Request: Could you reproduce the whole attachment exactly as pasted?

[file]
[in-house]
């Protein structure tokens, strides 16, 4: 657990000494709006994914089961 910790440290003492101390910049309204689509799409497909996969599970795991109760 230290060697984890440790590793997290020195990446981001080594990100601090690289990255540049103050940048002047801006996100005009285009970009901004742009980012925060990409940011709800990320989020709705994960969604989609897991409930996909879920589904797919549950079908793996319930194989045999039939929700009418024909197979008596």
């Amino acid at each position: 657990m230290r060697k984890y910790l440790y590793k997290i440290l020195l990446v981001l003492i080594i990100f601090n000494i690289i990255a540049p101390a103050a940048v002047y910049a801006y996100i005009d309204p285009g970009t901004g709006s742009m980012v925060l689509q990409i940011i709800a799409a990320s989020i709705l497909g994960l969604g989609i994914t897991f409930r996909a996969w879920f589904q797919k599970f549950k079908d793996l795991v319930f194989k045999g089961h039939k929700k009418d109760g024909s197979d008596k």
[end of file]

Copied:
[in-house]
């Protein structure tokens, strides 16, 4: 657990000494709006994914089961 910790440290003492101390910049309204689509799409497909996969599970795991109760 230290060697984890440790590793997290020195990446981001080594990100601090690289990255540049103050940048002047801006996100005009285009970009901004742009980012925060990409940011709800990320989020709705994960969604989609897991409930996909879920589904797919549950079908793996319930194989045999039939929700009418024909197979008596």
């Amino acid at each position: 657990m230290r060697k984890y910790l440790y590793k997290i440290l020195l990446v981001l003492i080594i990100f601090n000494i690289i990255a540049p101390a103050a940048v002047y910049a801006y996100i005009d309204p285009g970009t901004g709006s742009m980012v925060l689509q990409i940011i709800a799409a990320s989020i709705l497909g994960l969604g989609i994914t897991f409930r996909a996969w879920f589904q797919k599970f549950k079908d793996l795991v319930f194989k045999g089961h039939k929700k009418d109760g024909s197979d008596k």